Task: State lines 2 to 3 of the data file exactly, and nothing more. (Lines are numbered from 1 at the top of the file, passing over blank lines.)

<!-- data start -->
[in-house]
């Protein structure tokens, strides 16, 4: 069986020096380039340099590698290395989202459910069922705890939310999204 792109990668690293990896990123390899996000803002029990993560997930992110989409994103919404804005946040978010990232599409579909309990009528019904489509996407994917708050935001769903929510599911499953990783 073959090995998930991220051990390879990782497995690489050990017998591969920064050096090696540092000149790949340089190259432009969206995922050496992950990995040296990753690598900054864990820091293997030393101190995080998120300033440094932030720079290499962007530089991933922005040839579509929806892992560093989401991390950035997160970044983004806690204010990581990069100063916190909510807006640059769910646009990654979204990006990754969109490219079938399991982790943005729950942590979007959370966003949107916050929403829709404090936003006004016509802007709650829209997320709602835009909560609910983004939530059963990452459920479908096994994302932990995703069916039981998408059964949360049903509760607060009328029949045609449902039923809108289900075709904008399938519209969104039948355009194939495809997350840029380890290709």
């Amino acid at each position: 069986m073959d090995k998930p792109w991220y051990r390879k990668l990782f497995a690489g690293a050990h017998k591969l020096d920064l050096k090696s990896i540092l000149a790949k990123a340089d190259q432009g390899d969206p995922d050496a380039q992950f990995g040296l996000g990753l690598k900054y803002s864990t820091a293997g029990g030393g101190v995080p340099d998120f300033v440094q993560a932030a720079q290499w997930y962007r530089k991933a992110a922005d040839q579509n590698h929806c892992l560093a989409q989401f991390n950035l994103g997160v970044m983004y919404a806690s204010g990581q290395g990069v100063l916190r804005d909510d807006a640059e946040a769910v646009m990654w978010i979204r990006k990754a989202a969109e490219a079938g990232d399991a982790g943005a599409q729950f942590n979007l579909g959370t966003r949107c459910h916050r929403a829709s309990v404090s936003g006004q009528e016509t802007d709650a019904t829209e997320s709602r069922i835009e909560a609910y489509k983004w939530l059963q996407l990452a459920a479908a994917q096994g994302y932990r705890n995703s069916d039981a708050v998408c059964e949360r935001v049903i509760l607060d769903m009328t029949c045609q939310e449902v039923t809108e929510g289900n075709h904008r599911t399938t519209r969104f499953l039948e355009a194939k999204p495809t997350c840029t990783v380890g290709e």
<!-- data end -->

């Protein structure tokens, strides 16, 4: 069986020096380039340099590698290395989202459910069922705890939310999204 792109990668690293990896990123390899996000803002029990993560997930992110989409994103919404804005946040978010990232599409579909309990009528019904489509996407994917708050935001769903929510599911499953990783 073959090995998930991220051990390879990782497995690489050990017998591969920064050096090696540092000149790949340089190259432009969206995922050496992950990995040296990753690598900054864990820091293997030393101190995080998120300033440094932030720079290499962007530089991933922005040839579509929806892992560093989401991390950035997160970044983004806690204010990581990069100063916190909510807006640059769910646009990654979204990006990754969109490219079938399991982790943005729950942590979007959370966003949107916050929403829709404090936003006004016509802007709650829209997320709602835009909560609910983004939530059963990452459920479908096994994302932990995703069916039981998408059964949360049903509760607060009328029949045609449902039923809108289900075709904008399938519209969104039948355009194939495809997350840029380890290709």
């Amino acid at each position: 069986m073959d090995k998930p792109w991220y051990r390879k990668l990782f497995a690489g690293a050990h017998k591969l020096d920064l050096k090696s990896i540092l000149a790949k990123a340089d190259q432009g390899d969206p995922d050496a380039q992950f990995g040296l996000g990753l690598k900054y803002s864990t820091a293997g029990g030393g101190v995080p340099d998120f300033v440094q993560a932030a720079q290499w997930y962007r530089k991933a992110a922005d040839q579509n590698h929806c892992l560093a989409q989401f991390n950035l994103g997160v970044m983004y919404a806690s204010g990581q290395g990069v100063l916190r804005d909510d807006a640059e946040a769910v646009m990654w978010i979204r990006k990754a989202a969109e490219a079938g990232d399991a982790g943005a599409q729950f942590n979007l579909g959370t966003r949107c459910h916050r929403a829709s309990v404090s936003g006004q009528e016509t802007d709650a019904t829209e997320s709602r069922i835009e909560a609910y489509k983004w939530l059963q996407l990452a459920a479908a994917q096994g994302y932990r705890n995703s069916d039981a708050v998408c059964e949360r935001v049903i509760l607060d769903m009328t029949c045609q939310e449902v039923t809108e929510g289900n075709h904008r599911t399938t519209r969104f499953l039948e355009a194939k999204p495809t997350c840029t990783v380890g290709e």